This isn't quite like the license plate game in the car, but the next time that you're commuting to work, take a look out the window and look for signs of the records management profession.
Records centers, records center trucks, shredding trucks, data protection facility vehicles, etc.
You might be surprised at what you see.
I was thinking about this the other morning. On my typical commute of about 45 minutes (suburb to suburb in the Chicago area), I drive past at least one marked commercial records center and usually see a variety of vehicles from names in the industry. If I drive to work a different way -- or head to the airport, I'll pass another commercial records center. If I drive downtown, I see yet another one on each of my alternate routes into the city.
Stand on a corner in a downtown area some morning. See how long it takes before you see a vehicle from a commercial records center. I go into the city about every six weeks for a haircut (probably fodder for another blog entry). I can virtually guarantee that I will see a commercial records center truck during the few minutes while I walk from the train station to where I get my haircut.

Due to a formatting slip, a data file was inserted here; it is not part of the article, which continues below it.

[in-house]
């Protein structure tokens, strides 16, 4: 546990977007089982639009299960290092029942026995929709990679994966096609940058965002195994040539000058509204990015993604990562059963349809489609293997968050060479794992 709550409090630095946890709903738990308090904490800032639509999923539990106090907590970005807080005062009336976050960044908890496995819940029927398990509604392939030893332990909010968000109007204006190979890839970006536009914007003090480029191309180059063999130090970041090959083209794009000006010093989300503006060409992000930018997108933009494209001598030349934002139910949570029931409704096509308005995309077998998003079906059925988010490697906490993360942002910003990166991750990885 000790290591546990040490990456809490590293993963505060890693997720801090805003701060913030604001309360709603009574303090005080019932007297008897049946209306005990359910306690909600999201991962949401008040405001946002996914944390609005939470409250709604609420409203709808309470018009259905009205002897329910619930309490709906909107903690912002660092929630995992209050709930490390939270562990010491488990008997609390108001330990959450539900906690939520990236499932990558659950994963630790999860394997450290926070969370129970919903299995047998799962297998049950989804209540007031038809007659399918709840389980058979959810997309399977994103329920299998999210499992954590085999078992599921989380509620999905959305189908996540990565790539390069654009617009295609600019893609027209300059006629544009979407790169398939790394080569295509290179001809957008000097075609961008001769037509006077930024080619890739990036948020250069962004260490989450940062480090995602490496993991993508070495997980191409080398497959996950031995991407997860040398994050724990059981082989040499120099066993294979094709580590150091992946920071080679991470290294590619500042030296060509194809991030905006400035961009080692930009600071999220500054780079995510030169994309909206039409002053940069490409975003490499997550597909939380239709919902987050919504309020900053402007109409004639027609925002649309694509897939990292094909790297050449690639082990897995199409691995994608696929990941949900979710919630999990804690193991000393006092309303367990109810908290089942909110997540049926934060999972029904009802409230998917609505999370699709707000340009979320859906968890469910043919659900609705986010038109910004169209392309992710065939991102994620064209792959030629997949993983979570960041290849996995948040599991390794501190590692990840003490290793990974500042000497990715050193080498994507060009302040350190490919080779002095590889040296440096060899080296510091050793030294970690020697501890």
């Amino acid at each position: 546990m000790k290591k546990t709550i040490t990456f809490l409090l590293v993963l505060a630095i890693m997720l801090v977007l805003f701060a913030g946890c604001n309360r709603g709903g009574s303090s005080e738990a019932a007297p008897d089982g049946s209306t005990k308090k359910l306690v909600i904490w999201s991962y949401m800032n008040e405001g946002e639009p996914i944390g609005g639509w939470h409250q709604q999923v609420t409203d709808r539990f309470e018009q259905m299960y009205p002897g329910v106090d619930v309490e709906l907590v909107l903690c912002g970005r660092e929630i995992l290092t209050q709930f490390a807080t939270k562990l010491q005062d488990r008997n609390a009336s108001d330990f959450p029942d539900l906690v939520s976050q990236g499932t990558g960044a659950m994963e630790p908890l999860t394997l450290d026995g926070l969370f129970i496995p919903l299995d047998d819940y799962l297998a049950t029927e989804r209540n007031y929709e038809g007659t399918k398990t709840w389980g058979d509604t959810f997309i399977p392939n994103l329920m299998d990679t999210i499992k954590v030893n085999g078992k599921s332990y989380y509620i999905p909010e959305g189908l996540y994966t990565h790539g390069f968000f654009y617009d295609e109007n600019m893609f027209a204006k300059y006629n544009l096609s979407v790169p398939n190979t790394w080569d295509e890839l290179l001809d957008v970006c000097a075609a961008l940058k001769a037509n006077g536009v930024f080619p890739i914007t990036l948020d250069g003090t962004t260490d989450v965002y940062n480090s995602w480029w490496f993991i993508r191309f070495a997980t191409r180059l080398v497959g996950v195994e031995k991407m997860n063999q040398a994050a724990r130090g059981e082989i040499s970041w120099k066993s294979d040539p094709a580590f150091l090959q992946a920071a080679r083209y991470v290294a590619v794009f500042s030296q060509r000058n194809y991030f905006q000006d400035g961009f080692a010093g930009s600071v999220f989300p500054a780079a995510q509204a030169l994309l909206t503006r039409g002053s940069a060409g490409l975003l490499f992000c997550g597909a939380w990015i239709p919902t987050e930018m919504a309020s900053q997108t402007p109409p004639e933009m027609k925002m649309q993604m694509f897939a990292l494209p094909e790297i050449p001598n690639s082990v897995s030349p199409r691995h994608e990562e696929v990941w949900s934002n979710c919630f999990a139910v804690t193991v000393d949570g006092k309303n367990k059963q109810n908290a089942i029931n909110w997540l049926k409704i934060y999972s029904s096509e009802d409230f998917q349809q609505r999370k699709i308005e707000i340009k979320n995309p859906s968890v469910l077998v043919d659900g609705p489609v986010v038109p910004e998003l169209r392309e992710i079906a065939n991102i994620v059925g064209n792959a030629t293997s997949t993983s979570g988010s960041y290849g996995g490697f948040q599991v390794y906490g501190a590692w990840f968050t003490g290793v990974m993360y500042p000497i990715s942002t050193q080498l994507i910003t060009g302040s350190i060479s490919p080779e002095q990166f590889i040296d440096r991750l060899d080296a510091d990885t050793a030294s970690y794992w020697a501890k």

And yet, who really understands what we do? How many times have you been asked by someone to explain what you do, then asked to explain it again?
I'm looking forward to ARMA's published Competencies document later this month. I'm further hopeful that records managers will be recognized by the US government with a Standard Occupational Classification. The Competencies will better define our roles in a standard manner. The SOC will embed the roles within the standard manner in which the US Government defines jobs and enable more accuracy for salary studies and general recognition.
I'd suggest that we're really not that invisible, just not that recognized.